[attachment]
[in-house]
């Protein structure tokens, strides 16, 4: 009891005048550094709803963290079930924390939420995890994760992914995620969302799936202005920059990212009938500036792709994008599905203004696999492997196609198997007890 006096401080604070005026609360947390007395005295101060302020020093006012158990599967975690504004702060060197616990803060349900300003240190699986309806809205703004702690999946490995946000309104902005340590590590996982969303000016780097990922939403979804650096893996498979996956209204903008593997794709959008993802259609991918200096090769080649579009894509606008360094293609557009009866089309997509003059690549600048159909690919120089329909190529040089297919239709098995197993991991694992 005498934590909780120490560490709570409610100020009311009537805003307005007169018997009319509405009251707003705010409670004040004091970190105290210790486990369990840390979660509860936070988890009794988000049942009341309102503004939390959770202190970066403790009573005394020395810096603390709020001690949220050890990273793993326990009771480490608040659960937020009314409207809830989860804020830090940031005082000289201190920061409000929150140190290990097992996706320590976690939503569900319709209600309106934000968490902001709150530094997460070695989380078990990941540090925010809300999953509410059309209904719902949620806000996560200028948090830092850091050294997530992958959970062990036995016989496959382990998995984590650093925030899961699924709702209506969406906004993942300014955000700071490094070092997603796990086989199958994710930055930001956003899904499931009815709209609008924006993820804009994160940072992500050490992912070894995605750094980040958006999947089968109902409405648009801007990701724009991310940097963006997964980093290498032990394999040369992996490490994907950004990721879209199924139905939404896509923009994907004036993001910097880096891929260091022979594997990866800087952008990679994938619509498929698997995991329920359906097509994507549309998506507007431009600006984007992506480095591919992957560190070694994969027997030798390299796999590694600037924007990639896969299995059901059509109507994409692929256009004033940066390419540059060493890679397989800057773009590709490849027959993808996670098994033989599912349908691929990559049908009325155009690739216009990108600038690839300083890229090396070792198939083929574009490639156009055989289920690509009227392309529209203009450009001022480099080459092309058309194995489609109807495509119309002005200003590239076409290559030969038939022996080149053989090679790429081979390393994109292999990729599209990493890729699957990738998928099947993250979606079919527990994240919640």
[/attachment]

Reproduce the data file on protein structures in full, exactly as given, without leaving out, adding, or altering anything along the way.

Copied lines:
[in-house]
């Protein structure tokens, strides 16, 4: 009891005048550094709803963290079930924390939420995890994760992914995620969302799936202005920059990212009938500036792709994008599905203004696999492997196609198997007890 006096401080604070005026609360947390007395005295101060302020020093006012158990599967975690504004702060060197616990803060349900300003240190699986309806809205703004702690999946490995946000309104902005340590590590996982969303000016780097990922939403979804650096893996498979996956209204903008593997794709959008993802259609991918200096090769080649579009894509606008360094293609557009009866089309997509003059690549600048159909690919120089329909190529040089297919239709098995197993991991694992 005498934590909780120490560490709570409610100020009311009537805003307005007169018997009319509405009251707003705010409670004040004091970190105290210790486990369990840390979660509860936070988890009794988000049942009341309102503004939390959770202190970066403790009573005394020395810096603390709020001690949220050890990273793993326990009771480490608040659960937020009314409207809830989860804020830090940031005082000289201190920061409000929150140190290990097992996706320590976690939503569900319709209600309106934000968490902001709150530094997460070695989380078990990941540090925010809300999953509410059309209904719902949620806000996560200028948090830092850091050294997530992958959970062990036995016989496959382990998995984590650093925030899961699924709702209506969406906004993942300014955000700071490094070092997603796990086989199958994710930055930001956003899904499931009815709209609008924006993820804009994160940072992500050490992912070894995605750094980040958006999947089968109902409405648009801007990701724009991310940097963006997964980093290498032990394999040369992996490490994907950004990721879209199924139905939404896509923009994907004036993001910097880096891929260091022979594997990866800087952008990679994938619509498929698997995991329920359906097509994507549309998506507007431009600006984007992506480095591919992957560190070694994969027997030798390299796999590694600037924007990639896969299995059901059509109507994409692929256009004033940066390419540059060493890679397989800057773009590709490849027959993808996670098994033989599912349908691929990559049908009325155009690739216009990108600038690839300083890229090396070792198939083929574009490639156009055989289920690509009227392309529209203009450009001022480099080459092309058309194995489609109807495509119309002005200003590239076409290559030969038939022996080149053989090679790429081979390393994109292999990729599209990493890729699957990738998928099947993250979606079919527990994240919640």